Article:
Microplastics have also been found in the lungs of humans

Microplastics have also been found in the lungs of humans

There are several ways in which our bodies can be contaminated by microplastics. We ingest them, we absorb them through different tissues (and then find them in the placenta or circulating in the blood), but not only: we inhale them, making them deposit in the deepest parts of our respiratory system. This is what emerges from the results of a study by researchers from the University of Hull in the United Kingdom, published in the journal Science of the total environment.

In particular, scientists have detected 39 different plastic particles in lung tissue samples taken from living humans: the most present polymers were polyethylene (the material from which plastic bags and some packaging are made ) and other plastics normally contained in paints, roads, tires and synthetic fabrics. According to the authors, these findings suggest that inhalation represents a regular route of exposure to microplastic pollution.

For the first time microplastics have been found in human blood This is what emerges from a study by the University of Vrije, in the Netherlands: analyzing 22 blood samples, 80% of tiny plastic particles were found of them. The effects on human health are still unknown A ubiquitous and inevitable exposure On our planet, microplastics - plastic particles smaller than five millimeters in diameter - are everywhere and humans are constantly exposed to them. Consequently, there are more and more studies that detect the presence of microplastics in different body parts of our body, with still unknown effects on our health: in the intestines of adults and children, in the placenta of pregnant women and, as we told you about here, in the bloodstream. In particular, the so-called airborne microplastics (i.e. those that are suspended in the air we breathe) have been detected and isolated in many places on our planet: in urbanized centers, in indoor homes, but also in distant open spaces. from big cities. This means omnipresent and inevitable exposure, making it extremely plausible the idea that microplastics are inhaled and deposited in the lungs of human beings.

The study To understand the potential that microplastics suspended in the air have penetrate into the respiratory system and possibly cause damage, a careful analysis of lung tissues from living people was required. In fact, previous studies, conducted on lung samples from cadavers or deriving from biopsies carried out for lung tumors, had already detected the presence of tiny fibers and plastic particles, but no one had previously analyzed their quantity or composition. .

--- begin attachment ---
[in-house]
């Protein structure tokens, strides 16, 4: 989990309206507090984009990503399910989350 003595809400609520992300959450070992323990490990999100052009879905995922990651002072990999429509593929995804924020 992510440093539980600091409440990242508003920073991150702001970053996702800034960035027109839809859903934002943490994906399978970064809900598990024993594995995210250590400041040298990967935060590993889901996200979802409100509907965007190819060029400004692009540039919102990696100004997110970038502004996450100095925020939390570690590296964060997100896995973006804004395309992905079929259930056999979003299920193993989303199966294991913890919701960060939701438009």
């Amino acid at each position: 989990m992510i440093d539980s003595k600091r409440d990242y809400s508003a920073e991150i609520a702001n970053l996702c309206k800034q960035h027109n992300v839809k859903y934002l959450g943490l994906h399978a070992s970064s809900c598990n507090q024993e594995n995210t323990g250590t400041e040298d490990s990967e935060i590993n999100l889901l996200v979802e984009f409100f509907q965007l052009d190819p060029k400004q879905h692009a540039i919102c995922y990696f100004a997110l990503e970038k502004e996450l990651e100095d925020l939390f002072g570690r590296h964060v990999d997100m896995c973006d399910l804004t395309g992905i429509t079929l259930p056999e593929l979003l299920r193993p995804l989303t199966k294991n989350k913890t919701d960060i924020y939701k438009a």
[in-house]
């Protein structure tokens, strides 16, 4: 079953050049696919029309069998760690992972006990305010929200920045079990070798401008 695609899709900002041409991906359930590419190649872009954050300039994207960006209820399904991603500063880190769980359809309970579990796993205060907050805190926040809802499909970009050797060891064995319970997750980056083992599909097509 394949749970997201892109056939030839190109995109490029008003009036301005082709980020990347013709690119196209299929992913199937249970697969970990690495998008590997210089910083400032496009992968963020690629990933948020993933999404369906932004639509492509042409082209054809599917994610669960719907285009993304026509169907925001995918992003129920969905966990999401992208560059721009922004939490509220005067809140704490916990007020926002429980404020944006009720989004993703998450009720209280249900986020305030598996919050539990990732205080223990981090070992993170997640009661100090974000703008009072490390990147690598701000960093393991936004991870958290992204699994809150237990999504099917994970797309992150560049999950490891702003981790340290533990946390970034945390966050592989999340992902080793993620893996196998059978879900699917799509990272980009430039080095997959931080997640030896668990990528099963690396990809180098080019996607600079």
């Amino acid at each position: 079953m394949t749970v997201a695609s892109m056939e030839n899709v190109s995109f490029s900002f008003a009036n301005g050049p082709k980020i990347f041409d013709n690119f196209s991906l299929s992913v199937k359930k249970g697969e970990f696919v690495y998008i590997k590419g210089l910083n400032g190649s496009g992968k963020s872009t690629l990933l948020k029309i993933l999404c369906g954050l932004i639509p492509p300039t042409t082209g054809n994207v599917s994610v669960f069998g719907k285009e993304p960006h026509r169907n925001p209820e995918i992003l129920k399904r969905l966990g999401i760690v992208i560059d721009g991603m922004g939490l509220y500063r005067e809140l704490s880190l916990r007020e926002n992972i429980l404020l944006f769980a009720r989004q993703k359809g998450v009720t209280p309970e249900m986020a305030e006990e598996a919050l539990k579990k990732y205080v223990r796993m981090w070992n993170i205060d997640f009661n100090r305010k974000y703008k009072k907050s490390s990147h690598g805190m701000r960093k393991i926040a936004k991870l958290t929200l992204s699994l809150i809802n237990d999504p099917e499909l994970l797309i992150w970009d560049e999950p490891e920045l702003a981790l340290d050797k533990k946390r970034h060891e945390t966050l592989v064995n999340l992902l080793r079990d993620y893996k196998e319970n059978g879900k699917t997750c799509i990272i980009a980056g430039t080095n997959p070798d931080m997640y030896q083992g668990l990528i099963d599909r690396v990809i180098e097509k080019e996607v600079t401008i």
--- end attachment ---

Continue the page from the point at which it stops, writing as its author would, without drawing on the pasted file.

The study by the British team, in fact, is the most in-depth in this area: it used 13 lung tissue samples from living human beings and analyzed them with spectroscopic techniques to identify microplastic particles, taking into account also the possible contamination due to the handling of the samples in the laboratory.

In 11 of the 13 samples analyzed, the researchers identified 39 plastic particles, all having a diameter greater than three microns. Analyzing the composition of the detected particles, it emerged that the most present polymers were polyethylene, polypropylene and some resins, materials found in plastic bags, packaging, paints, roads, tires and clothes made with materials synthetics. Another surprising result is related to their distribution: the researchers, in fact, found the greatest concentration of plastic particles in the deepest part of the respiratory tract, where the pulmonary alveoli are present, a portion where it was not thought that they could reach because they were too large. .

A route of exposure to microplastics "This is surprising, as the airways are smaller in the lower parts of the lungs and we would have expected particles of this size to be filtered or trapped before reaching this depth "says Laura Sadofsky, senior author of the study.

The results, the study reads, suggest that inhalation may be a regular route of exposure to microplastics for humans, who may breathe and accumulate in the lung tissues much larger particles than previously assumed: it is not yet clear, however, what happens to qu large particles once they are deposited in the lungs and above all, as with other types of exposure to microplastics, what effects they have on human health. But this study may be a starting point precisely to shed some light on the issue.

"The characterization of the types and levels of microplastics that we have found can now provide realistic conditions for laboratory exposure experiments, with the objective of determining their impacts on human health ", concludes Sadofsky.

Powered by Blogger.